The Kenai bookkeeper who is spending five years behind bars for embezzling from Salamatof Seafoods and other Kenai firms was ordered by the court to repay more than one-quarter million dollars to her victims.
Sheryl Dilley, 37, who was sentenced in November to 10 years in jail with five years suspended, learned Monday that she must repay $273,174.57 to Salamatof, M&P Trucking, BAS Leasing and Roy Bertoglio for whom she kept books.
Dilley's Anchorage attorney, John Pharr, and Kenai District Attorney June Stein told Kenai Superior Court Judge Anna Moran they had previously agreed to the restitution amount. Authorities have not recovered any of the stolen money.
Dilley has begun serving her sentence at the Hiland Mountain Correction Center in Eagle River.
After entering guilty pleas in July to two class B felonies, first-degree theft and scheme to defraud, and two class C felonies, tampering with physical evidence and falsifying business records, Dilley was sentenced to 10 years with five suspended on each of the class B felonies and four years with two suspended on each of the class C felonies. Sentences are to be served concurrently, meaning Dilley will have to serve five years in jail.
Dilley was arrested by Kenai Police in March 2007, after an investigation revealed she had stolen $154,206 from the three Kenai firms: Salamatof Seafoods, M&P Trucking and BAS Leasing. She reportedly forged more than 100 company checks between January 2002 and the time of her arrest.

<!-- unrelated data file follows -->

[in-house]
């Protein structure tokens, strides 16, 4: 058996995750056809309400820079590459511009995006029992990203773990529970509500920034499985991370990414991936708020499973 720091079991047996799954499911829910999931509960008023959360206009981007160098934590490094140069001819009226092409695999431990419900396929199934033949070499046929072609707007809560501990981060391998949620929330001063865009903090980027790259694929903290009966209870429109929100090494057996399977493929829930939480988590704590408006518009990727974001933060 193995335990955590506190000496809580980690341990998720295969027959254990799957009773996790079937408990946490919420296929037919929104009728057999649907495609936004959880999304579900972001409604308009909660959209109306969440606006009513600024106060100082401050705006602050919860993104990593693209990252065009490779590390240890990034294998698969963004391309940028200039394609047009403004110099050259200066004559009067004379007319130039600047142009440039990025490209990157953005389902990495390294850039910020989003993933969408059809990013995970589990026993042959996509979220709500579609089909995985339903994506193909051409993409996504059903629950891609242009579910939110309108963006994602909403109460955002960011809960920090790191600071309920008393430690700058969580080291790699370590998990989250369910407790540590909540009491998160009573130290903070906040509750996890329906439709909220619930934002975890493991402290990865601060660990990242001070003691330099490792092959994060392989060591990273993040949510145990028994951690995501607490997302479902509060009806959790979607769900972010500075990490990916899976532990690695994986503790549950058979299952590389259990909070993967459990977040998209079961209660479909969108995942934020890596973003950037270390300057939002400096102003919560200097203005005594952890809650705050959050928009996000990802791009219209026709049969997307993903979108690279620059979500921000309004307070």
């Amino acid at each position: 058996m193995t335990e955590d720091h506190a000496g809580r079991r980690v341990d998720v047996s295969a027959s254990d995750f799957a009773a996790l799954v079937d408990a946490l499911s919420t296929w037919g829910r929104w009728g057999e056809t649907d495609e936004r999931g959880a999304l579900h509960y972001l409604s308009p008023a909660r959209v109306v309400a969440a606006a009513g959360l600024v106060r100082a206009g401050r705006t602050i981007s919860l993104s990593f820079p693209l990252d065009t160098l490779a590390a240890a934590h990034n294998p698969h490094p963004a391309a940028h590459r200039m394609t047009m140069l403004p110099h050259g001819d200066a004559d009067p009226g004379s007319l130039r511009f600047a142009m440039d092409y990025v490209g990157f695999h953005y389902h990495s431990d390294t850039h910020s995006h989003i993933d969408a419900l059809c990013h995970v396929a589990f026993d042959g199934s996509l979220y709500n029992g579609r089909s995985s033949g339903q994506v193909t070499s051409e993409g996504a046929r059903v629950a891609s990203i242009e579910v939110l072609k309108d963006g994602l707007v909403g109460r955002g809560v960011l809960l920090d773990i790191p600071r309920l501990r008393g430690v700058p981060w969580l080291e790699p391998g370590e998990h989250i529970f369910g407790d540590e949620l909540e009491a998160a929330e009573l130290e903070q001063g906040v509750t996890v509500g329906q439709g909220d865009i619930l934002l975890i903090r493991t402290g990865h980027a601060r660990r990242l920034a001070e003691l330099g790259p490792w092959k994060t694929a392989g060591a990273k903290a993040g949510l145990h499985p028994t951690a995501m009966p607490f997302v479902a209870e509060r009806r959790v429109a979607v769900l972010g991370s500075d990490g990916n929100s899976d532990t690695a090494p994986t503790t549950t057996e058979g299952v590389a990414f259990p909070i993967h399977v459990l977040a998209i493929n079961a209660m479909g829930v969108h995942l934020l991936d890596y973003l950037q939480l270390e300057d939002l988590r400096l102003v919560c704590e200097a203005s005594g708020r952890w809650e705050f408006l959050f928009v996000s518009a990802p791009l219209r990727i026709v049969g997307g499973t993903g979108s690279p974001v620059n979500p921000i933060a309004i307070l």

During the sentencing hearing in November, Stein told the court the amount stolen by Dilley was between $250,000 and $260,000. The continuing investigation since her arrest, pushed the number even higher.
When Dilley agreed to the plea arrangement, admitting guilt to the four felony charges, the state dropped more than 100 lesser check-forging charges.
Following the restitution amount announcement, Moran said she had erred in sentencing Dilley in November.
"Once I pronounced my sentence, I'm stuck with it," Moran said, explaining she had intended for Dilley to serve six years in jail, not five.
The original sentence was eight years with four suspended on the class B felonies, and two years with one suspended on the class C felonies. The two-year sentences were to be served following the eight-year sentences.
After Moran's revision, the jail term remains at five years.
Nothing was changed regarding the length of probation. Upon release from jail, Dilley will be on probation for 10 years.
Phil Hermanek can be reached at firstname.lastname@example.org.
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